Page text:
Snakes can move through almost any terrain stably. However, how they maintain such stability, especially when on large, smooth obstacles like boulders and felled trees that lack “anchor points” for gripping or bracing, is less understood. Similarly, snake robots are challenged to stably traverse such obstacles for search and rescue and building inspection. Our recent study discovered that snakes combine body lateral undulation and cantilevering to stably traverse large steps. In this study, we take the next step in understanding the stability principles of large step traversal using lateral undulation combined with cantilevering.
Building a snake robot as a physical model
To test whether the lateral undulation during cantilevering is useful for stable traversal, we developed a snake robot capable of large 3-D body deformation and used it as a physical model to further study the stability principles.
Traversal probability diminishes as step becomes higher because of poorer roll stability
Using body lateral undulation combined with cantilevering, the robot traversed a step as high as near a third of body length with a high probability. In addition, its motion during traversal was more dynamic than previous snake robots that traverse steps using quasi-static motion.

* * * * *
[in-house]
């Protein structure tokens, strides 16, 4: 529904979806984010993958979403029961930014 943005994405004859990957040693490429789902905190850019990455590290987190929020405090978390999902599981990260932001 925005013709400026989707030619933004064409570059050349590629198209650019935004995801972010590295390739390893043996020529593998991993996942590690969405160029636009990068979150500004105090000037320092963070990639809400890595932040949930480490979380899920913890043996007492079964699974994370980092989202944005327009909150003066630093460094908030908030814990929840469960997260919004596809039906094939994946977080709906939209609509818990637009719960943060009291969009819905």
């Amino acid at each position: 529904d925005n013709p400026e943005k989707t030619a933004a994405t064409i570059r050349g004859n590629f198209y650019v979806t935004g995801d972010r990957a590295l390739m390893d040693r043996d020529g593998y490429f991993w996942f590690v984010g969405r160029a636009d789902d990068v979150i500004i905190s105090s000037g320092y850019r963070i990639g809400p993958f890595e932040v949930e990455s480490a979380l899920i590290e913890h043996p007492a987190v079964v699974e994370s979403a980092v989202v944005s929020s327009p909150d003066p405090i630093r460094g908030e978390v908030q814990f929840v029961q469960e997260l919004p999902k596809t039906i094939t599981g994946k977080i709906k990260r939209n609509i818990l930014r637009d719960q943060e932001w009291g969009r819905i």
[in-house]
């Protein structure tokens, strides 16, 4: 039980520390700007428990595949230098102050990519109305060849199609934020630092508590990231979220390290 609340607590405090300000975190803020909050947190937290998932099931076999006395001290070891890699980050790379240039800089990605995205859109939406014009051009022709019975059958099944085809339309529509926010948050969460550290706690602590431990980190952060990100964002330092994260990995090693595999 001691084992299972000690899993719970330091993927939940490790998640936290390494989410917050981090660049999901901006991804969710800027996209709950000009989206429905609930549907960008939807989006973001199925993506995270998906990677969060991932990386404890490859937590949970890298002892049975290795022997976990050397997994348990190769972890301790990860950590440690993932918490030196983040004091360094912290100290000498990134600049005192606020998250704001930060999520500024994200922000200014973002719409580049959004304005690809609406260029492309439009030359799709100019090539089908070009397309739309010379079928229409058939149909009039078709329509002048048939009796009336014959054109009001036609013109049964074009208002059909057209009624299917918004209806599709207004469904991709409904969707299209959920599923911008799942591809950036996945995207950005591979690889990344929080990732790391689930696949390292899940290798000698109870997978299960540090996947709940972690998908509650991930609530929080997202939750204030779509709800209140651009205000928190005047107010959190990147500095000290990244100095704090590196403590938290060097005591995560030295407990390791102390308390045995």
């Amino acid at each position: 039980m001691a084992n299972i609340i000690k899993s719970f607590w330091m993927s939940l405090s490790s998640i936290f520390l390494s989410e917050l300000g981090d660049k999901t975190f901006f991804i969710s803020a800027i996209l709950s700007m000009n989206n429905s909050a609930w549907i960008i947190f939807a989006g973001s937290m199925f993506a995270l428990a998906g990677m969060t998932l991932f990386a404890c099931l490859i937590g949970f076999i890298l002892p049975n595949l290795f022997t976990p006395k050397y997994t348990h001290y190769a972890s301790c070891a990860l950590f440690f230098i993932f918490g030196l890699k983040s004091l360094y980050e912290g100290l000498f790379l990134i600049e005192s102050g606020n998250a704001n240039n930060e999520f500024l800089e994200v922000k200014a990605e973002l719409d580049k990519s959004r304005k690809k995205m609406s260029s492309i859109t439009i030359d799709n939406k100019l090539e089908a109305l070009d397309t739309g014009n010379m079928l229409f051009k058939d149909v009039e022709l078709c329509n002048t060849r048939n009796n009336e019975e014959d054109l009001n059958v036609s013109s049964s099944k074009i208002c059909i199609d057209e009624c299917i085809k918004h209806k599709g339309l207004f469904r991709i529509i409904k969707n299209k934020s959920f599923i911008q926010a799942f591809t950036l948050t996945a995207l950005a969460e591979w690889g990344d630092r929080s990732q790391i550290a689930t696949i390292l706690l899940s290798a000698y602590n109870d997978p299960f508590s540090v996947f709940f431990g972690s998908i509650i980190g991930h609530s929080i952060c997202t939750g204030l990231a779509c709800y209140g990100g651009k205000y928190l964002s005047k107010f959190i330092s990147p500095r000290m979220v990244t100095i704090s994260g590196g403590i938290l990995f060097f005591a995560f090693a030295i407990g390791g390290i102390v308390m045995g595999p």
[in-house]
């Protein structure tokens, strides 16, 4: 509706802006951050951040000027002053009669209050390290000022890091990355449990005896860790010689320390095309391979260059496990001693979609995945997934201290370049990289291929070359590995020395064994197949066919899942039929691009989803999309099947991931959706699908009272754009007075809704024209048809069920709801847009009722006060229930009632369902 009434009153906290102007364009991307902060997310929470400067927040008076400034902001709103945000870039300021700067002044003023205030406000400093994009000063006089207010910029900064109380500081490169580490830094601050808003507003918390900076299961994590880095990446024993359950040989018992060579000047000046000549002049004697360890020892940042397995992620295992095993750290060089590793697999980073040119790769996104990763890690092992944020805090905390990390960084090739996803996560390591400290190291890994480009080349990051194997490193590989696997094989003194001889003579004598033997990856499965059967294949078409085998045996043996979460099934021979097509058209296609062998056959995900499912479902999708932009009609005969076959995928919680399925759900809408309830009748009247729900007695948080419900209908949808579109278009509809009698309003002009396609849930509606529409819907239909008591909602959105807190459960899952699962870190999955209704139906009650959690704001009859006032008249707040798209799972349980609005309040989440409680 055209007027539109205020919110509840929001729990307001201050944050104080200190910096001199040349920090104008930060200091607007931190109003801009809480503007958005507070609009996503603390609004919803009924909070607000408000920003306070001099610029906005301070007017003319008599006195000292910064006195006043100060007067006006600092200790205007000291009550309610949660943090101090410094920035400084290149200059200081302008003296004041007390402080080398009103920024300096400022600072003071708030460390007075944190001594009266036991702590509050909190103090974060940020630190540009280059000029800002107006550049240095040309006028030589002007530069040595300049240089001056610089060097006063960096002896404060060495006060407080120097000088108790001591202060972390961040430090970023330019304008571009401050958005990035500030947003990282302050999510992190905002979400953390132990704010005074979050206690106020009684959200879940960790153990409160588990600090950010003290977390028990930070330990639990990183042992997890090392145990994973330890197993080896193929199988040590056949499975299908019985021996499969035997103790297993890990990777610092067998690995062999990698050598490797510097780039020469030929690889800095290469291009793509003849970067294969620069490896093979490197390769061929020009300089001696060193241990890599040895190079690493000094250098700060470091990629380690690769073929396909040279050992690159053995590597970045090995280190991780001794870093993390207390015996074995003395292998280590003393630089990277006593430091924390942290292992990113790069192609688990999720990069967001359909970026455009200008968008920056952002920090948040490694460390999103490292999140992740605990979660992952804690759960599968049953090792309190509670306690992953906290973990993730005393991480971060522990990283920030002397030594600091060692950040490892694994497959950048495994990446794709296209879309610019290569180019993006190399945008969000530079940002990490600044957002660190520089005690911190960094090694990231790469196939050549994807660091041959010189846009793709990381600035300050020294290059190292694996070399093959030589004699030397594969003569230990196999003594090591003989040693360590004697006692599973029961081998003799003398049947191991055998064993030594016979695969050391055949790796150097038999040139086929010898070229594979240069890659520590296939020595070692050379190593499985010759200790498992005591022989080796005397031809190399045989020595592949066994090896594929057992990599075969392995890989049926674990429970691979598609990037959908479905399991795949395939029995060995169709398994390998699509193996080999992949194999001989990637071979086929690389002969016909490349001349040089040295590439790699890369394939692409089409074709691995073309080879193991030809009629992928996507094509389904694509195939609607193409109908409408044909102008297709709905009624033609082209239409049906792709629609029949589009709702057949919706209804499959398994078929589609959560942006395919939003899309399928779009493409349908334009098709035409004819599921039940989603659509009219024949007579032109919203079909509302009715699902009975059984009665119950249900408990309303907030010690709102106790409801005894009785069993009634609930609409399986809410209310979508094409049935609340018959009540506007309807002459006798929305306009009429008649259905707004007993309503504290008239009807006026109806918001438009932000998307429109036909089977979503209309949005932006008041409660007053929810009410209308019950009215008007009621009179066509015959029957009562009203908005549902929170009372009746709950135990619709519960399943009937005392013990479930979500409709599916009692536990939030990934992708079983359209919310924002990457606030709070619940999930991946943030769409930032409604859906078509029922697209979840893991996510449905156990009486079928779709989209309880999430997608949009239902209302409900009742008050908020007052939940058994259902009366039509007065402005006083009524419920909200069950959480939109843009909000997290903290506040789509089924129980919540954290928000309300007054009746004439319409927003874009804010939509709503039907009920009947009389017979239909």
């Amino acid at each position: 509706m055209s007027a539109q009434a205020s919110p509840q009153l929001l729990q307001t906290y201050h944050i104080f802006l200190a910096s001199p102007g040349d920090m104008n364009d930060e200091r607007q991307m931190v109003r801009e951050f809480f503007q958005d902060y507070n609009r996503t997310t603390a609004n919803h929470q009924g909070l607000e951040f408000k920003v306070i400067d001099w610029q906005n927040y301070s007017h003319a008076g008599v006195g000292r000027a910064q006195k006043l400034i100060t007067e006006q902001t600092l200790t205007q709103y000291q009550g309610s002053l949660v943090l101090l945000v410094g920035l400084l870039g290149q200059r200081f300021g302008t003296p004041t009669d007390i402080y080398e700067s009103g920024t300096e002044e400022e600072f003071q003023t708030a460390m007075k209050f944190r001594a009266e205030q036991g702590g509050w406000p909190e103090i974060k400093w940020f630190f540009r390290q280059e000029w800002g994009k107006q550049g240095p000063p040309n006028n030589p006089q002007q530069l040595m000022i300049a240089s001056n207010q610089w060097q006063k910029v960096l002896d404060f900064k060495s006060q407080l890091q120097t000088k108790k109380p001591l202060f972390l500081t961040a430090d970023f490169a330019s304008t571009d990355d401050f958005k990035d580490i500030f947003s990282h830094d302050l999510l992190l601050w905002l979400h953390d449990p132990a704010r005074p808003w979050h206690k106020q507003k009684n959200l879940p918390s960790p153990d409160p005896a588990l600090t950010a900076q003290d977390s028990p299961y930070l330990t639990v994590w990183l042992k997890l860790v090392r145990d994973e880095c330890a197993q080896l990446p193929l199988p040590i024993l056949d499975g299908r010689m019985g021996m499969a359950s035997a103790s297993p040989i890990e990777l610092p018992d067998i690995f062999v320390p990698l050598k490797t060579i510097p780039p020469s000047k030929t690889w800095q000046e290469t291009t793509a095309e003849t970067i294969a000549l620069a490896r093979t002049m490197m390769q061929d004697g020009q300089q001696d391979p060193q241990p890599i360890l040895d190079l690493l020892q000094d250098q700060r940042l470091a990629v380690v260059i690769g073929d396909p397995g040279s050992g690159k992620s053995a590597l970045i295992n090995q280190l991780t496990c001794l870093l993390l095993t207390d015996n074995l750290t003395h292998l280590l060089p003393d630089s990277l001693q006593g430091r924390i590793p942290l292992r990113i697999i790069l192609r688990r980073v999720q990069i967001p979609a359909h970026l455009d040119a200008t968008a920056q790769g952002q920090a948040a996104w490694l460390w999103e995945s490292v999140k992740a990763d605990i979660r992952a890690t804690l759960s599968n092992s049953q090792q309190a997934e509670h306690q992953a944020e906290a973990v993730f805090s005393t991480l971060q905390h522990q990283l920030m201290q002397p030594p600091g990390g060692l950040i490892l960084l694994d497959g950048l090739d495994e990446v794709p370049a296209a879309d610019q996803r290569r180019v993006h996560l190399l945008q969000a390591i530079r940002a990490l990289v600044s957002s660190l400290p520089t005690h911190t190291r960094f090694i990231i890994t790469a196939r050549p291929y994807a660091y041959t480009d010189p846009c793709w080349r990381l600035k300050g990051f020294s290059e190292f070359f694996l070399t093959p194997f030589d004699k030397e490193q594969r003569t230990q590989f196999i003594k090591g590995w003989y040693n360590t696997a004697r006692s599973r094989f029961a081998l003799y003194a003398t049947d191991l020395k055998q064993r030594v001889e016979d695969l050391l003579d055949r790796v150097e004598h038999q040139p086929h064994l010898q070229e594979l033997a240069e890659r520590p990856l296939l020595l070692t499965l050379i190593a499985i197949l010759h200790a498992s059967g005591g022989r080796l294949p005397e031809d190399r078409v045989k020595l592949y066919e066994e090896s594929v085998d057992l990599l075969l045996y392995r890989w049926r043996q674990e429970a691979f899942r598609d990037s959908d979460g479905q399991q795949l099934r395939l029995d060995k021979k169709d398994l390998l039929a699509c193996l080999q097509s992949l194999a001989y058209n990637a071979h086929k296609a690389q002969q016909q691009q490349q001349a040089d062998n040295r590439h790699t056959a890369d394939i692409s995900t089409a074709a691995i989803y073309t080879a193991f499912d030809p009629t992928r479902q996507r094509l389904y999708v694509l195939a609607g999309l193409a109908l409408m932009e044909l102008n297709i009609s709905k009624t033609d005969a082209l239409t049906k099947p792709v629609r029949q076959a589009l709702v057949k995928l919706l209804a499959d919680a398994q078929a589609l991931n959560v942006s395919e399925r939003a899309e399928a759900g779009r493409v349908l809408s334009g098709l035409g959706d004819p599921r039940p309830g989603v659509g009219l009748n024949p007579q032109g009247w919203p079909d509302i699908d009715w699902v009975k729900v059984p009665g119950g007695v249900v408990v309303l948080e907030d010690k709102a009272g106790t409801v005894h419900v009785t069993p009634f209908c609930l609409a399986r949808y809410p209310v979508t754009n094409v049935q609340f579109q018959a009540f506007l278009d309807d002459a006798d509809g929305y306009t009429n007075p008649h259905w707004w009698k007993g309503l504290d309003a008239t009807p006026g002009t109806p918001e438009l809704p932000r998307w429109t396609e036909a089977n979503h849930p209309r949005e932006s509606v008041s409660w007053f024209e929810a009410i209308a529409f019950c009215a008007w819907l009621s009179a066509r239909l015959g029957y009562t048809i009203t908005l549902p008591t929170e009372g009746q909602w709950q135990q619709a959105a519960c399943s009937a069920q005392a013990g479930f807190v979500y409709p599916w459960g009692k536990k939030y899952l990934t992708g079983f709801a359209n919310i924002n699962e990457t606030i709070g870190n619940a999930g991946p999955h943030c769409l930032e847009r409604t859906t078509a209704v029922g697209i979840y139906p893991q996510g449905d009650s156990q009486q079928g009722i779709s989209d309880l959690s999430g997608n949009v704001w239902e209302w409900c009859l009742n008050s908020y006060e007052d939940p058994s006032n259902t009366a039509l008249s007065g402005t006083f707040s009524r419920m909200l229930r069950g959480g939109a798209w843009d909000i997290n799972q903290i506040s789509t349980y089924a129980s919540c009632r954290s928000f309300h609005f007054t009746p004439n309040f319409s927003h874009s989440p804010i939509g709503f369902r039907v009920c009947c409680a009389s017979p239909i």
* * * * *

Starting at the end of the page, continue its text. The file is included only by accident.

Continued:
However, as it attempted to traverse higher steps, the robot struggled and its traversal probability quickly decreased. For all step heights tested, we observed that: First, failure was always directly resulting from rolling to the extent of flipping over. In addition, as step height increased, flipping over became more likely, which resulted in decreasing traversal probability. This diminish was a direct result of the shorter undulating body sections for lateral support as the cantilevering body section lengthened as step height increased.
(Click here for a complete video of all adverse events that appeared during traversal.)
Body compliance improves contact and increases traversal probability
Even with large slipping on low friction steps, the snake never rolled as far as losing contact with the surface during traversal. A morphological difference from the robot likely contributed to the snake’s better stability—its body being more compliant. This inspired us to add mechanical compliance to the robot body by adding a suspension system between each one-way wheel and its body segment.
Adding body compliance reduced the robot’s roll instability by improving surface contact, without reducing speed.
Our robot surpasses previous robots and approaches animal performance
Besides advancing understanding of snake locomotion, our robot achieved high traversal speed surpassing most previous snake robots and approaching snakes, while maintaining high traversal probability. These improvements were attributed to the inherent roll stability from body lateral undulation and an improved ability to maintain surface contact via body compliance, which alleviated the need for precise control for static stability and enabled dynamic traversal.
- Fu Q, Li C*. 2020 Robotic modelling of snake traversing large, smooth obstacles reveals stability benefits of body compliance. Royal Society Open Science, 7, 191192 PDF
- Fu Q, Gart SW, Mitchel TW, Kim JS, Chirikjian GS, *Li C, Lateral Oscillation and Body Compliance Help Snakes and Snake Robots Stably Traverse Large, Smooth Obstacles, smooth obstacles, Integrative & Comparative Biology, icaa013, PDF (Invited Paper) Video